• Allowed a practitioner in Ethiopia to successfully treat a patient with adamantanoma of the tibia, a rare form of cancer, and helped his hospital to deliver more effective training to orthopedic physicians.
  • [caption id="attachment_16699" align="alignright" width="226"]Making a difference: Stories from the Field This free booklet is available on the Research4Life website.[/caption] Enabled a Nepalese pediatrician to save children's lives through better treatment of diarrheal diseases while developing his hospital's journal into a scientifically rigorous publication. In fact, a number of entries reported that access to Research4Life content had enabled improvements in local journals. It had been a concern, when HINARI was being developed in 2001, that access to our content could have a negative impact on local publishing; it was reassuring to learn that, at least in some places, HINARI has had the opposite effect.
  • Helped a physician improve the lives of HIV-infected children in Zambia. HINARI plays a major role in his work, allowing research that informs the development of policies and medical procedures that provide the best possible treatment.
  • Helped an agricultural researcher from Burkina Faso to develop better and more informed scientific writing skills, produce focused research that he can discuss with top researchers worldwide, compete more effectively for research funding, and deliver better teaching programs.
  • Allowed a Sudanese policymaker to introduce evidence-based policy development designed to improve the Sudanese people's health in the long term. Using the published scientific research available through HINARI has made it much easier to convince other policy-makers at federal and state levels about the merits of his agency's proposals.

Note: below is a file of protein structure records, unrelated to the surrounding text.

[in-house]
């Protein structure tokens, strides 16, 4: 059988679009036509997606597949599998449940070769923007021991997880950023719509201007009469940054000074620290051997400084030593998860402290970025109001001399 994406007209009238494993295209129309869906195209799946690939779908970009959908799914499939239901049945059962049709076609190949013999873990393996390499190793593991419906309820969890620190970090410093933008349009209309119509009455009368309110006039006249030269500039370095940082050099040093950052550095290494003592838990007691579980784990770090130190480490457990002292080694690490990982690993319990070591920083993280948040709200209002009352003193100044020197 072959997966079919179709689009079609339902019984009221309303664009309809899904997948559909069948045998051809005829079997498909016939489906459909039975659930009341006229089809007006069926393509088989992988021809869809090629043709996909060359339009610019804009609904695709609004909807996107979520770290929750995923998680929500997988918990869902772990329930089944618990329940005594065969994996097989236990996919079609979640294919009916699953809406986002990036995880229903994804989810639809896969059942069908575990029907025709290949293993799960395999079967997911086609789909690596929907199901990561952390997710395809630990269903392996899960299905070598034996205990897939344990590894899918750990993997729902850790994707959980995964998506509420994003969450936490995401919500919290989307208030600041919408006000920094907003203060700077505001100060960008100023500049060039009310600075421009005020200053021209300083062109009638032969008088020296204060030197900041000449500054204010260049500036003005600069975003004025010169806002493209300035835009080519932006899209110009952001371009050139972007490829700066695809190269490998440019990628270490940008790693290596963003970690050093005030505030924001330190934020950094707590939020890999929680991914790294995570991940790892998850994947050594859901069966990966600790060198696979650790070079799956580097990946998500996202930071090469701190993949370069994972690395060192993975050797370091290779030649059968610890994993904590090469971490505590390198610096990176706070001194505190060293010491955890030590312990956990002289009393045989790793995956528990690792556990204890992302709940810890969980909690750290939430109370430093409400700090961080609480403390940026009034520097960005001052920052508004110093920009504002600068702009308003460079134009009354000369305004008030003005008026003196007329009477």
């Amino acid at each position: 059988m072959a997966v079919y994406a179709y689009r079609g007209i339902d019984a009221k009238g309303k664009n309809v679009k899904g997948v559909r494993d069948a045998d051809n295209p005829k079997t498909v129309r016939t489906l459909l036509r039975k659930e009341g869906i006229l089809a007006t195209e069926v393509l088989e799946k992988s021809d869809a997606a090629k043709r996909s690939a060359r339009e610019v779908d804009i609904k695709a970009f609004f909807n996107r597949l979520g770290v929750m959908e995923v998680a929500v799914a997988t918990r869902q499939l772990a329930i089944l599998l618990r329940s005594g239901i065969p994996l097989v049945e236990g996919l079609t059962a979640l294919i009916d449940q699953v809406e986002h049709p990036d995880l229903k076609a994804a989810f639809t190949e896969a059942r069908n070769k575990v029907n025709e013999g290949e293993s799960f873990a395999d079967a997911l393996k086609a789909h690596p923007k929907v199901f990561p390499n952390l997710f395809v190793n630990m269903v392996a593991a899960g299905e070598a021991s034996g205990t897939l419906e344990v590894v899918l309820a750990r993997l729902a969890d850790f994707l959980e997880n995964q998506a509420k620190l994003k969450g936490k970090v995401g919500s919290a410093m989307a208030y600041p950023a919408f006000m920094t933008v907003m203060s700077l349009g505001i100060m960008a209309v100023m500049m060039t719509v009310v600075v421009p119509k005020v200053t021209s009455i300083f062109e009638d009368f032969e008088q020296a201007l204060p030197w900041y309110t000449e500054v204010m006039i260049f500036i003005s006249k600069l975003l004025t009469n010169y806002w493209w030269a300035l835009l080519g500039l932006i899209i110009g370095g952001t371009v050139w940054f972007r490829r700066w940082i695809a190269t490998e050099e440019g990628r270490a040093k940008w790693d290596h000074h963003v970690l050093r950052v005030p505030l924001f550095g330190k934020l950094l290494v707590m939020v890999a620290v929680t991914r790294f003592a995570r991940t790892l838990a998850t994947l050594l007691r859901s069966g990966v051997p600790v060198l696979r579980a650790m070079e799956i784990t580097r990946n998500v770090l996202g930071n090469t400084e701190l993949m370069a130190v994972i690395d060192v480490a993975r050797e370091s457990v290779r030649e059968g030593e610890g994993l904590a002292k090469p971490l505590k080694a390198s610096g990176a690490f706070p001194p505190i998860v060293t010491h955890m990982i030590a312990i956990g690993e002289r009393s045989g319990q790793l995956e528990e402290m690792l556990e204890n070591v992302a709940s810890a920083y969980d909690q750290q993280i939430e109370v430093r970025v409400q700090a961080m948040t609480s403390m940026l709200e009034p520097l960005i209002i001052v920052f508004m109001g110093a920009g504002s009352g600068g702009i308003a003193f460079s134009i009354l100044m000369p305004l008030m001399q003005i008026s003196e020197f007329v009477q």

• Enabled a midwife to improve maternity care in Zimbabwe and reduce maternal and neonatal mortality rates.
  • Helped an Ethiopian physiotherapist find better ways to treat his patients and teach  his students (Watch the video here.) 

Benefits cited by respondants

As can be seen from these examples, access to HINARI content has resulted in clear improvements in practical patient diagnosis, treatment and care. In some countries, there is flourishing activity in evidence-based health care, policymaking, advocacy (to decision makers and the general public) and problem-based learning, in which students and medical practitioners learn from the experience of actual cases that are written up in the journals. All of this would likely be impossible without HINARI.

Other benefits highlighted by many of the respondents were a new-found ability to develop informed and relevant research agendas, create well-informed and successful research grant applications, conduct research which would command increased respect from peer reviewers and journal editors, and establish credible relationships with the medical research community worldwide.

Another byproduct was that the new knowledge and expertise HINARI access was providing could be shared in a teaching environment, resulting in better prepared and better informed students, graduates and clinicians. There were also indications that HINARI has helped reduce brain drain; some respondents reported that before having local access to HINARI content, it would have been impossible to pursue their particular studies in their own country.

Another respondent explained how access to HINARI had freed up more resources to spend on conducting his research whereas previously, a significant portion of his research budget had had to be ring-fenced for the purpose of travelling to Europe to get access to relevant recently published research.

Supporting stories with statistical analysis

[note color="#f1f9fc" position="right" width=400 margin=10 align="alignright"]

Glossary

Bibliometrics — the science of using statistics and mathematical methods to analyze bibliographic data and references.